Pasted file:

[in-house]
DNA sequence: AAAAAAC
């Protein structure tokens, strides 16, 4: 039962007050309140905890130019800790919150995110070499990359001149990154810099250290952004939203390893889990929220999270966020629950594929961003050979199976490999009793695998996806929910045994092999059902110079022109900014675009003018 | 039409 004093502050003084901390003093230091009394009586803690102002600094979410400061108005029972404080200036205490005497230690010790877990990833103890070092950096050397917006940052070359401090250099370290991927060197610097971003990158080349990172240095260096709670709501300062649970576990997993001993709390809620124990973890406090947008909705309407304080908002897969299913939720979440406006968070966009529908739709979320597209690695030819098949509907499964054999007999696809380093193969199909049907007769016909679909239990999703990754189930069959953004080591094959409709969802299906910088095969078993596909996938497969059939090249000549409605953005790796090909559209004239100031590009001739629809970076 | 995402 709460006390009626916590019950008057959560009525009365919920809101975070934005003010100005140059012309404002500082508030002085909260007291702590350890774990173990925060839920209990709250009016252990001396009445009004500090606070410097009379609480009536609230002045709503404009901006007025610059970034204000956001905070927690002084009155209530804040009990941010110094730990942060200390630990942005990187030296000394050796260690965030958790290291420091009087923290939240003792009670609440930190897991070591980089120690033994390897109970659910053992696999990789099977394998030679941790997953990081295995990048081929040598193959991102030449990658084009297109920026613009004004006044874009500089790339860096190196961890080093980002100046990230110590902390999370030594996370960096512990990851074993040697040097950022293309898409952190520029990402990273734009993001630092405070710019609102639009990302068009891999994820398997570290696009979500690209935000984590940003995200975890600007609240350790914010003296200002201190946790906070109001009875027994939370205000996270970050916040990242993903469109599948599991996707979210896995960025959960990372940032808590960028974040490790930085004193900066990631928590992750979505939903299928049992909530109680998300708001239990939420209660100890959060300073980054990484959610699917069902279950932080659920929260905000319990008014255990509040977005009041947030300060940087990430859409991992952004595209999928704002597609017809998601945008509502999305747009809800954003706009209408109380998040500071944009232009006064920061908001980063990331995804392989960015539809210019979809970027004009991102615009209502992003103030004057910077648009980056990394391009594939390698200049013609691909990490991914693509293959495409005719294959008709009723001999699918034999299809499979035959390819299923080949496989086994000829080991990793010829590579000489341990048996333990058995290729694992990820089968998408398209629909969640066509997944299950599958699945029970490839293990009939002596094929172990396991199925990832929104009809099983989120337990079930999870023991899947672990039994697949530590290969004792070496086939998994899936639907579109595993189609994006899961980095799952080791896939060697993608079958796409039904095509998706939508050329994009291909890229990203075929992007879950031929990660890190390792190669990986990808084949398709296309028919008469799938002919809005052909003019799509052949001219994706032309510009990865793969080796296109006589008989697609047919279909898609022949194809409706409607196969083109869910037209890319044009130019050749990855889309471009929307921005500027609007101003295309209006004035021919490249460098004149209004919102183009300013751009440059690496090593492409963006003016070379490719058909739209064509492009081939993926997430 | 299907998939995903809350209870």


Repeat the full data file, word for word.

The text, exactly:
[in-house]
DNA sequence: AAAAAAC
């Protein structure tokens, strides 16, 4: 039962007050309140905890130019800790919150995110070499990359001149990154810099250290952004939203390893889990929220999270966020629950594929961003050979199976490999009793695998996806929910045994092999059902110079022109900014675009003018 | 039409 004093502050003084901390003093230091009394009586803690102002600094979410400061108005029972404080200036205490005497230690010790877990990833103890070092950096050397917006940052070359401090250099370290991927060197610097971003990158080349990172240095260096709670709501300062649970576990997993001993709390809620124990973890406090947008909705309407304080908002897969299913939720979440406006968070966009529908739709979320597209690695030819098949509907499964054999007999696809380093193969199909049907007769016909679909239990999703990754189930069959953004080591094959409709969802299906910088095969078993596909996938497969059939090249000549409605953005790796090909559209004239100031590009001739629809970076 | 995402 709460006390009626916590019950008057959560009525009365919920809101975070934005003010100005140059012309404002500082508030002085909260007291702590350890774990173990925060839920209990709250009016252990001396009445009004500090606070410097009379609480009536609230002045709503404009901006007025610059970034204000956001905070927690002084009155209530804040009990941010110094730990942060200390630990942005990187030296000394050796260690965030958790290291420091009087923290939240003792009670609440930190897991070591980089120690033994390897109970659910053992696999990789099977394998030679941790997953990081295995990048081929040598193959991102030449990658084009297109920026613009004004006044874009500089790339860096190196961890080093980002100046990230110590902390999370030594996370960096512990990851074993040697040097950022293309898409952190520029990402990273734009993001630092405070710019609102639009990302068009891999994820398997570290696009979500690209935000984590940003995200975890600007609240350790914010003296200002201190946790906070109001009875027994939370205000996270970050916040990242993903469109599948599991996707979210896995960025959960990372940032808590960028974040490790930085004193900066990631928590992750979505939903299928049992909530109680998300708001239990939420209660100890959060300073980054990484959610699917069902279950932080659920929260905000319990008014255990509040977005009041947030300060940087990430859409991992952004595209999928704002597609017809998601945008509502999305747009809800954003706009209408109380998040500071944009232009006064920061908001980063990331995804392989960015539809210019979809970027004009991102615009209502992003103030004057910077648009980056990394391009594939390698200049013609691909990490991914693509293959495409005719294959008709009723001999699918034999299809499979035959390819299923080949496989086994000829080991990793010829590579000489341990048996333990058995290729694992990820089968998408398209629909969640066509997944299950599958699945029970490839293990009939002596094929172990396991199925990832929104009809099983989120337990079930999870023991899947672990039994697949530590290969004792070496086939998994899936639907579109595993189609994006899961980095799952080791896939060697993608079958796409039904095509998706939508050329994009291909890229990203075929992007879950031929990660890190390792190669990986990808084949398709296309028919008469799938002919809005052909003019799509052949001219994706032309510009990865793969080796296109006589008989697609047919279909898609022949194809409706409607196969083109869910037209890319044009130019050749990855889309471009929307921005500027609007101003295309209006004035021919490249460098004149209004919102183009300013751009440059690496090593492409963006003016070379490719058909739209064509492009081939993926997430 | 299907998939995903809350209870």